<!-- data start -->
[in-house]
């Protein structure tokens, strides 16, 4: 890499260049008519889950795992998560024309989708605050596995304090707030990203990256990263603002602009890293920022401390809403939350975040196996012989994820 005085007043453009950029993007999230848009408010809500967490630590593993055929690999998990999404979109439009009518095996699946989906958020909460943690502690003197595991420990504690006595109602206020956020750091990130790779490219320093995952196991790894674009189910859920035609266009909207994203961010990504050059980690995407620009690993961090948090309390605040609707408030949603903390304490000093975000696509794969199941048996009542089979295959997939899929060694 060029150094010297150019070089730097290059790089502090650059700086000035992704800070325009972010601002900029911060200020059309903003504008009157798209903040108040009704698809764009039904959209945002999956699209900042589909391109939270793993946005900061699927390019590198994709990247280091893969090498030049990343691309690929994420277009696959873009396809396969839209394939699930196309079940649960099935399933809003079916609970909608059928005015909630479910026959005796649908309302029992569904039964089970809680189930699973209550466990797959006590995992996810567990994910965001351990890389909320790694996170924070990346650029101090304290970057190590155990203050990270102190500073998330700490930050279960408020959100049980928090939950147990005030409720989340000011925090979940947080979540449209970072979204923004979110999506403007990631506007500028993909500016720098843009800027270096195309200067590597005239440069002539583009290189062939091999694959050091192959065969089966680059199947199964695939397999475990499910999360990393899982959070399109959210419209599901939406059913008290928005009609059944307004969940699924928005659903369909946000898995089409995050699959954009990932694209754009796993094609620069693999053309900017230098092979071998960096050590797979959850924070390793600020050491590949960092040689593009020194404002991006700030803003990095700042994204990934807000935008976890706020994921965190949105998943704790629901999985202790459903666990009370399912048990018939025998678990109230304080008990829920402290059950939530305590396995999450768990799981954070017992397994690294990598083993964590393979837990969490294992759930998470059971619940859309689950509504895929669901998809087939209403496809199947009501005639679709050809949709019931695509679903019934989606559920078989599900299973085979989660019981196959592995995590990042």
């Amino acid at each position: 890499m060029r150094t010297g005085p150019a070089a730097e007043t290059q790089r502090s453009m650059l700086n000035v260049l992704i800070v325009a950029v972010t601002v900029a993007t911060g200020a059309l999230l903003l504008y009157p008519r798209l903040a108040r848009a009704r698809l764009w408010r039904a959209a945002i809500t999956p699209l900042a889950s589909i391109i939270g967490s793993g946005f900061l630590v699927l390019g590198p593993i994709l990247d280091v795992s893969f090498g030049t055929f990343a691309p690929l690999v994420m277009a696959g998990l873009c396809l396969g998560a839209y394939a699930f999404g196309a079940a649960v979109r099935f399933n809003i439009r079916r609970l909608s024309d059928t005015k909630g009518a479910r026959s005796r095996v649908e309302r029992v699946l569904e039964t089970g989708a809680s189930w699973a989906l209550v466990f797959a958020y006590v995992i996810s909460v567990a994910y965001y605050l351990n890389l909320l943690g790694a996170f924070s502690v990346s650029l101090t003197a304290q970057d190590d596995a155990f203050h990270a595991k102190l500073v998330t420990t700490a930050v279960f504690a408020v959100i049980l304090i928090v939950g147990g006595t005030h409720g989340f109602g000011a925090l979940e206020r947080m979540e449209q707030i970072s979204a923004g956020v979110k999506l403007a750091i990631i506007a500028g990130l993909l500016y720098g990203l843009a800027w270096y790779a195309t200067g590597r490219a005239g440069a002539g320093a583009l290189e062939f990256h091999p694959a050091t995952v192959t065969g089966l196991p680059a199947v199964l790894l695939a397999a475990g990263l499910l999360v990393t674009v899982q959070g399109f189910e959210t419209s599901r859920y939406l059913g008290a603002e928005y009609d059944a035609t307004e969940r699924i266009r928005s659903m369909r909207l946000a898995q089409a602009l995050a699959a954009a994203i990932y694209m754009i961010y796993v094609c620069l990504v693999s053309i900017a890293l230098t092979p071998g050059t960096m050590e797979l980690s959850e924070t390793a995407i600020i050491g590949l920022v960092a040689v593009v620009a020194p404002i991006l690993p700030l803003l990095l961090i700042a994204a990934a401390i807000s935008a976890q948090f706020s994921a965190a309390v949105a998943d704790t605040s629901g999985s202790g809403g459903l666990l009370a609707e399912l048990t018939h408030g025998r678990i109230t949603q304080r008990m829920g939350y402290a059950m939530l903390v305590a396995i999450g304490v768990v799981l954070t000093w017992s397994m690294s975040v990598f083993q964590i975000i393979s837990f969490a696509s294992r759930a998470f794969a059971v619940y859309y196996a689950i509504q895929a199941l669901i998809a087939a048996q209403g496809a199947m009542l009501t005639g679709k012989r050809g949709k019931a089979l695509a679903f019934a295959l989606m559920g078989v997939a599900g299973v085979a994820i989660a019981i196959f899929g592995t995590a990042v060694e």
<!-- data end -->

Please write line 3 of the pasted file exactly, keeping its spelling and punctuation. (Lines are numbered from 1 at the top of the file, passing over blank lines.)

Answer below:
């Amino acid at each position: 890499m060029r150094t010297g005085p150019a070089a730097e007043t290059q790089r502090s453009m650059l700086n000035v260049l992704i800070v325009a950029v972010t601002v900029a993007t911060g200020a059309l999230l903003l504008y009157p008519r798209l903040a108040r848009a009704r698809l764009w408010r039904a959209a945002i809500t999956p699209l900042a889950s589909i391109i939270g967490s793993g946005f900061l630590v699927l390019g590198p593993i994709l990247d280091v795992s893969f090498g030049t055929f990343a691309p690929l690999v994420m277009a696959g998990l873009c396809l396969g998560a839209y394939a699930f999404g196309a079940a649960v979109r099935f399933n809003i439009r079916r609970l909608s024309d059928t005015k909630g009518a479910r026959s005796r095996v649908e309302r029992v699946l569904e039964t089970g989708a809680s189930w699973a989906l209550v466990f797959a958020y006590v995992i996810s909460v567990a994910y965001y605050l351990n890389l909320l943690g790694a996170f924070s502690v990346s650029l101090t003197a304290q970057d190590d596995a155990f203050h990270a595991k102190l500073v998330t420990t700490a930050v279960f504690a408020v959100i049980l304090i928090v939950g147990g006595t005030h409720g989340f109602g000011a925090l979940e206020r947080m979540e449209q707030i970072s979204a923004g956020v979110k999506l403007a750091i990631i506007a500028g990130l993909l500016y720098g990203l843009a800027w270096y790779a195309t200067g590597r490219a005239g440069a002539g320093a583009l290189e062939f990256h091999p694959a050091t995952v192959t065969g089966l196991p680059a199947v199964l790894l695939a397999a475990g990263l499910l999360v990393t674009v899982q959070g399109f189910e959210t419209s599901r859920y939406l059913g008290a603002e928005y009609d059944a035609t307004e969940r699924i266009r928005s659903m369909r909207l946000a898995q089409a602009l995050a699959a954009a994203i990932y694209m754009i961010y796993v094609c620069l990504v693999s053309i900017a890293l230098t092979p071998g050059t960096m050590e797979l980690s959850e924070t390793a995407i600020i050491g590949l920022v960092a040689v593009v620009a020194p404002i991006l690993p700030l803003l990095l961090i700042a994204a990934a401390i807000s935008a976890q948090f706020s994921a965190a309390v949105a998943d704790t605040s629901g999985s202790g809403g459903l666990l009370a609707e399912l048990t018939h408030g025998r678990i109230t949603q304080r008990m829920g939350y402290a059950m939530l903390v305590a396995i999450g304490v768990v799981l954070t000093w017992s397994m690294s975040v990598f083993q964590i975000i393979s837990f969490a696509s294992r759930a998470f794969a059971v619940y859309y196996a689950i509504q895929a199941l669901i998809a087939a048996q209403g496809a199947m009542l009501t005639g679709k012989r050809g949709k019931a089979l695509a679903f019934a295959l989606m559920g078989v997939a599900g299973v085979a994820i989660a019981i196959f899929g592995t995590a990042v060694e």